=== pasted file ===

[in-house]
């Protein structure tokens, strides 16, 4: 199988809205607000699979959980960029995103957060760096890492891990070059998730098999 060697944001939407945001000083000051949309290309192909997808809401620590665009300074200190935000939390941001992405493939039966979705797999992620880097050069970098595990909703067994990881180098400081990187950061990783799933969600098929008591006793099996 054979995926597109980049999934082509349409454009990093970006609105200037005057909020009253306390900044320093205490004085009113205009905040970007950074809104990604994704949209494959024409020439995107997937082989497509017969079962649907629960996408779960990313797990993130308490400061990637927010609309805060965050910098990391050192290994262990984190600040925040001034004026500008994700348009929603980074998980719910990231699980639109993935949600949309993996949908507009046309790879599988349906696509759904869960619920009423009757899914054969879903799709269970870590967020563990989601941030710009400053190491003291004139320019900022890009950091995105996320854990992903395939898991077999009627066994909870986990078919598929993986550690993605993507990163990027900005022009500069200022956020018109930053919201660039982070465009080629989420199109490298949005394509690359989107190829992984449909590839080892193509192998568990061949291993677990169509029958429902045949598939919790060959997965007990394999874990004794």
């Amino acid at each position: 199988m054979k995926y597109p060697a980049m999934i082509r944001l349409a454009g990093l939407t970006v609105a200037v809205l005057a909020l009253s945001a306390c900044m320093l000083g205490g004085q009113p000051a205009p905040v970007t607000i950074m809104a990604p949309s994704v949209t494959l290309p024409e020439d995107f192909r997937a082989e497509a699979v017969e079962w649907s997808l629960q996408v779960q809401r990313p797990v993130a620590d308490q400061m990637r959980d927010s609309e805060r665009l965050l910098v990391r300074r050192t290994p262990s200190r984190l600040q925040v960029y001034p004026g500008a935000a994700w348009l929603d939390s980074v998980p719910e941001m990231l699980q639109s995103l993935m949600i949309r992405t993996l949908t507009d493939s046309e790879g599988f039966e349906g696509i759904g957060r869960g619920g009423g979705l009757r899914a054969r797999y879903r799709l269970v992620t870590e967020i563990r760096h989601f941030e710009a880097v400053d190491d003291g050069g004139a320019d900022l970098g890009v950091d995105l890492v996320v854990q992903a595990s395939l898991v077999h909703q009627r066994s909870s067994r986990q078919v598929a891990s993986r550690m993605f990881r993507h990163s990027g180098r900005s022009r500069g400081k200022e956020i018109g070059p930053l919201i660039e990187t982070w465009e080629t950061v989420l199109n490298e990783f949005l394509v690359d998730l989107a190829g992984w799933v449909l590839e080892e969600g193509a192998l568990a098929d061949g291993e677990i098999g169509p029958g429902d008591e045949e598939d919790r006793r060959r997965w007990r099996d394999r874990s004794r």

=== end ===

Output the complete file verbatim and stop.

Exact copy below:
[in-house]
């Protein structure tokens, strides 16, 4: 199988809205607000699979959980960029995103957060760096890492891990070059998730098999 060697944001939407945001000083000051949309290309192909997808809401620590665009300074200190935000939390941001992405493939039966979705797999992620880097050069970098595990909703067994990881180098400081990187950061990783799933969600098929008591006793099996 054979995926597109980049999934082509349409454009990093970006609105200037005057909020009253306390900044320093205490004085009113205009905040970007950074809104990604994704949209494959024409020439995107997937082989497509017969079962649907629960996408779960990313797990993130308490400061990637927010609309805060965050910098990391050192290994262990984190600040925040001034004026500008994700348009929603980074998980719910990231699980639109993935949600949309993996949908507009046309790879599988349906696509759904869960619920009423009757899914054969879903799709269970870590967020563990989601941030710009400053190491003291004139320019900022890009950091995105996320854990992903395939898991077999009627066994909870986990078919598929993986550690993605993507990163990027900005022009500069200022956020018109930053919201660039982070465009080629989420199109490298949005394509690359989107190829992984449909590839080892193509192998568990061949291993677990169509029958429902045949598939919790060959997965007990394999874990004794």
């Amino acid at each position: 199988m054979k995926y597109p060697a980049m999934i082509r944001l349409a454009g990093l939407t970006v609105a200037v809205l005057a909020l009253s945001a306390c900044m320093l000083g205490g004085q009113p000051a205009p905040v970007t607000i950074m809104a990604p949309s994704v949209t494959l290309p024409e020439d995107f192909r997937a082989e497509a699979v017969e079962w649907s997808l629960q996408v779960q809401r990313p797990v993130a620590d308490q400061m990637r959980d927010s609309e805060r665009l965050l910098v990391r300074r050192t290994p262990s200190r984190l600040q925040v960029y001034p004026g500008a935000a994700w348009l929603d939390s980074v998980p719910e941001m990231l699980q639109s995103l993935m949600i949309r992405t993996l949908t507009d493939s046309e790879g599988f039966e349906g696509i759904g957060r869960g619920g009423g979705l009757r899914a054969r797999y879903r799709l269970v992620t870590e967020i563990r760096h989601f941030e710009a880097v400053d190491d003291g050069g004139a320019d900022l970098g890009v950091d995105l890492v996320v854990q992903a595990s395939l898991v077999h909703q009627r066994s909870s067994r986990q078919v598929a891990s993986r550690m993605f990881r993507h990163s990027g180098r900005s022009r500069g400081k200022e956020i018109g070059p930053l919201i660039e990187t982070w465009e080629t950061v989420l199109n490298e990783f949005l394509v690359d998730l989107a190829g992984w799933v449909l590839e080892e969600g193509a192998l568990a098929d061949g291993e677990i098999g169509p029958g429902d008591e045949e598939d919790r006793r060959r997965w007990r099996d394999r874990s004794r």